I remember few years ago, we composed love song, we sang love song and we danced in love.

I remember I thought you Ogirinya dance and you liked it and then you said, “Abah, we are going to dance Ogirinya together forever”. That was the promise that drove me crazy.

I remember those days that you would never sell any cup of your “nunu” to any customer until I taste it and you would look at me with your sparkling face and pointed nose and smile – the smile that always raptures my soul to the third heaven.

I remember those days that you would send my sister, Onyeche to me and I would stop whatever I was doing immediately and rush to the Iroko tree along the route to your house and you would say, “Abah, teach me your language; I want to speak Idoma language; I want to greet your mother with Idoma language” and I was proud to tell my friends and mother about you and about our love songs.

I remember the day I called you my “Ihotu” and you shed tears of joy amidst your usual affectionate smiles. You told me you were privileged to have me in your life and we hugged each other – the first and the last hug in my entire life.

I remember those days that your elder brother, Hassan lived in my village – hustling freely with his motorcycle day & night and he would stay in Okopi’s drinking joint till midnight before going home and he would go freely and resumes his hustling the following day.

I remember those days that your uncle, Jibril would match his herds of cattle to River Benue after grazing all day in Okpoga and my father would say, “Jibril, please guide your cattle from my cassava farm o” and Jibril would laugh and say, “I de do my work well well”. He always brought bush meat to my father.

I remember the Sunday morning that a lorry came to our village and all of you were to be moved from our village and I rushed to you before you entered; you thrust your gaze into mine and burst into deep sobbing; I followed suit. You said you would come back to me and I believed you.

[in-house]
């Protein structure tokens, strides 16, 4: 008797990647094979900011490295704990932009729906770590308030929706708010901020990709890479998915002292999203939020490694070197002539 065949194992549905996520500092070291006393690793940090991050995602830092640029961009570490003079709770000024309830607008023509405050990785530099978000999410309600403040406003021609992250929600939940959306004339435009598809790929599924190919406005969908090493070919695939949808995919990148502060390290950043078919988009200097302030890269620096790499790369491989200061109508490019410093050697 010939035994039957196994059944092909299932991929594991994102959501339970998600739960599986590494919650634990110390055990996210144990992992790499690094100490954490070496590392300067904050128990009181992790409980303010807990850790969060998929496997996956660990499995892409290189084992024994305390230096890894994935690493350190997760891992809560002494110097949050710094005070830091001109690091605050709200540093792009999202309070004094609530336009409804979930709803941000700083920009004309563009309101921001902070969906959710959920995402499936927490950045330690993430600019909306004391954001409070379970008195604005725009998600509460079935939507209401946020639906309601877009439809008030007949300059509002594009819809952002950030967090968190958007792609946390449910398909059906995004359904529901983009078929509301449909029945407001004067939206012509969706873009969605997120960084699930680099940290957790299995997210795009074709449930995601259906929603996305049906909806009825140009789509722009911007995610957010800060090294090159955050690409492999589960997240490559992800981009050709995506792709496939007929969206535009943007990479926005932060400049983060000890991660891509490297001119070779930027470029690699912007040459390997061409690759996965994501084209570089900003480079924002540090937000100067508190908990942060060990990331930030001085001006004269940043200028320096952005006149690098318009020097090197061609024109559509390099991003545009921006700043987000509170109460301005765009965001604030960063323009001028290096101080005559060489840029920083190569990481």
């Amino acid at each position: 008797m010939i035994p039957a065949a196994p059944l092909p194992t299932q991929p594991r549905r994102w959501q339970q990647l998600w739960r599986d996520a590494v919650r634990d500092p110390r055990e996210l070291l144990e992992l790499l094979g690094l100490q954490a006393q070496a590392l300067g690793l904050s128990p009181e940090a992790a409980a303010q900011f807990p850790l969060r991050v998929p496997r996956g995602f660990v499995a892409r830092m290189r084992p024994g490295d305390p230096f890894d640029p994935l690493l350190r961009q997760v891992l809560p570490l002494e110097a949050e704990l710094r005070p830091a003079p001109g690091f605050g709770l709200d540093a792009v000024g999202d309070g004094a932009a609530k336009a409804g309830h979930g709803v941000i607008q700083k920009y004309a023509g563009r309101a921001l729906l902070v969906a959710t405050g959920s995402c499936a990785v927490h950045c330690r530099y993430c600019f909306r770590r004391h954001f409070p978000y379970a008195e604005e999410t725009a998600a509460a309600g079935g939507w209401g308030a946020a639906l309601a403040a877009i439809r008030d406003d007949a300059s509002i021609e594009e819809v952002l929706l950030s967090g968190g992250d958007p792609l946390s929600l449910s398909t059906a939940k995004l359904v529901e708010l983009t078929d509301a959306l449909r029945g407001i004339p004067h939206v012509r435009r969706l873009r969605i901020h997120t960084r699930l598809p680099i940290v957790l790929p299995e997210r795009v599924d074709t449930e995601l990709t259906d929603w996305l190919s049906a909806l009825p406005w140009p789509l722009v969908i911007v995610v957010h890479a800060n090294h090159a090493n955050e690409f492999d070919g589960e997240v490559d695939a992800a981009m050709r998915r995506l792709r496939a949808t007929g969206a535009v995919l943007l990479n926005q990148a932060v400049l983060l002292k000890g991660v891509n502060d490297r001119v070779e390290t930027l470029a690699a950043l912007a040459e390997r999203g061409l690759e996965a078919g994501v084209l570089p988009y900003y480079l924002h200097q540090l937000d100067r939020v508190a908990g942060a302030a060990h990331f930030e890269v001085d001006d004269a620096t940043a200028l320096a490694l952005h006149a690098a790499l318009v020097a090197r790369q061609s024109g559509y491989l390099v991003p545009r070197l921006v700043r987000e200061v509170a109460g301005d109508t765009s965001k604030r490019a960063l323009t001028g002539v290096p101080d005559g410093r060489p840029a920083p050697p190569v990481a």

Where are you now?
You said you would come back to me but it was your brothers that came back.

Are you aware that your brothers came back with daggers, knives and guns – hunting us like wild animals, roasting us like bush animals, slaughtering our necks like defenseless animals?

What about the love song we sang together?
What about the Ogirinya dance we danced together every evening under the Iroko tree?
What about our sweet promise of  love?

Do you still love me?
My heart still beats for you
I still dream about you day & night
My flute still remembers your sweet name

If you still love me;
Tell your brothers about us
Tell them we only know love songs
Tell them our mouths can’t chant war songs
Tell them we aren’t their enemies or animals

If you don’t talk to your brothers swiftly
My head may be their next target and you will forever miss me but you may not miss me because my ghost will keep making love with you.

Abah, Linus Ajene was born in Ogo Oluwa L.G.A. of Oyo State and brought up in Idiri Okpoga in Okpokwu L.G.A. of Benue State where he has his biological root. He is a 400L student of Benue State University studying English/Education with the ambition of become an African Literature scholar as he progresses in life with time. He was the first runner-up of the 2017 Albert Jungers Poetry Prize and was also shortlisted for the 2018 Tony Tokunbo Fernandez International Poetry Competition. He is the current President of Writers’ League, Benue State University chapter. He writes poems and prose-fictions.



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